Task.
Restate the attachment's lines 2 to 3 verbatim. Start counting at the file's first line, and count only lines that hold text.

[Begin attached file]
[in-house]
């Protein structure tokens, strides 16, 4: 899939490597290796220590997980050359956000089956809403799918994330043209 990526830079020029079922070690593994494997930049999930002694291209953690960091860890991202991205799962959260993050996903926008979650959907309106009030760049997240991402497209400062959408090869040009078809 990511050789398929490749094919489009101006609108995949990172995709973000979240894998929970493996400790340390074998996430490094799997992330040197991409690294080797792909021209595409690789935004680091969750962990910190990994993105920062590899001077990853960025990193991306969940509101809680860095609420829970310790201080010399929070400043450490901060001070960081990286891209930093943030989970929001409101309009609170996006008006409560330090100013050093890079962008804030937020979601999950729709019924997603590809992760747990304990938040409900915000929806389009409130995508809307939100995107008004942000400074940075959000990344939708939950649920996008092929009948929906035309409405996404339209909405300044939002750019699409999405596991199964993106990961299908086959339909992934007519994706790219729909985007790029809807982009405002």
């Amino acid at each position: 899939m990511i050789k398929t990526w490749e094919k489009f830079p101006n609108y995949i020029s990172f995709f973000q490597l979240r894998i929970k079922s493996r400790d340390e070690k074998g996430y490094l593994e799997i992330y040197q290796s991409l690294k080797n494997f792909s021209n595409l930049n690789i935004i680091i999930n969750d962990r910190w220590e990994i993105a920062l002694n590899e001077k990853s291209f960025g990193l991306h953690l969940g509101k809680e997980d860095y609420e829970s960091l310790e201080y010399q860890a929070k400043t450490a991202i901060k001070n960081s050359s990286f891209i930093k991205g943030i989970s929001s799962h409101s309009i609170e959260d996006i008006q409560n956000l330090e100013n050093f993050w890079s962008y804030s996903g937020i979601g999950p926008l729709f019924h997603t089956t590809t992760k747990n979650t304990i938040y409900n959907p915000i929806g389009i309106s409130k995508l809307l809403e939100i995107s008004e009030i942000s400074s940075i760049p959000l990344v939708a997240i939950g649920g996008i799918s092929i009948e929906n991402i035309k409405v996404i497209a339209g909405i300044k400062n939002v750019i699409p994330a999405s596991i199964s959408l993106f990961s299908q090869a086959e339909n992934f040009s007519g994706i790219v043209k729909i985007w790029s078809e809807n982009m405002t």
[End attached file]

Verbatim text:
């Protein structure tokens, strides 16, 4: 899939490597290796220590997980050359956000089956809403799918994330043209 990526830079020029079922070690593994494997930049999930002694291209953690960091860890991202991205799962959260993050996903926008979650959907309106009030760049997240991402497209400062959408090869040009078809 990511050789398929490749094919489009101006609108995949990172995709973000979240894998929970493996400790340390074998996430490094799997992330040197991409690294080797792909021209595409690789935004680091969750962990910190990994993105920062590899001077990853960025990193991306969940509101809680860095609420829970310790201080010399929070400043450490901060001070960081990286891209930093943030989970929001409101309009609170996006008006409560330090100013050093890079962008804030937020979601999950729709019924997603590809992760747990304990938040409900915000929806389009409130995508809307939100995107008004942000400074940075959000990344939708939950649920996008092929009948929906035309409405996404339209909405300044939002750019699409999405596991199964993106990961299908086959339909992934007519994706790219729909985007790029809807982009405002």
């Amino acid at each position: 899939m990511i050789k398929t990526w490749e094919k489009f830079p101006n609108y995949i020029s990172f995709f973000q490597l979240r894998i929970k079922s493996r400790d340390e070690k074998g996430y490094l593994e799997i992330y040197q290796s991409l690294k080797n494997f792909s021209n595409l930049n690789i935004i680091i999930n969750d962990r910190w220590e990994i993105a920062l002694n590899e001077k990853s291209f960025g990193l991306h953690l969940g509101k809680e997980d860095y609420e829970s960091l310790e201080y010399q860890a929070k400043t450490a991202i901060k001070n960081s050359s990286f891209i930093k991205g943030i989970s929001s799962h409101s309009i609170e959260d996006i008006q409560n956000l330090e100013n050093f993050w890079s962008y804030s996903g937020i979601g999950p926008l729709f019924h997603t089956t590809t992760k747990n979650t304990i938040y409900n959907p915000i929806g389009i309106s409130k995508l809307l809403e939100i995107s008004e009030i942000s400074s940075i760049p959000l990344v939708a997240i939950g649920g996008i799918s092929i009948e929906n991402i035309k409405v996404i497209a339209g909405i300044k400062n939002v750019i699409p994330a999405s596991i199964s959408l993106f990961s299908q090869a086959e339909n992934f040009s007519g994706i790219v043209k729909i985007w790029s078809e809807n982009m405002t």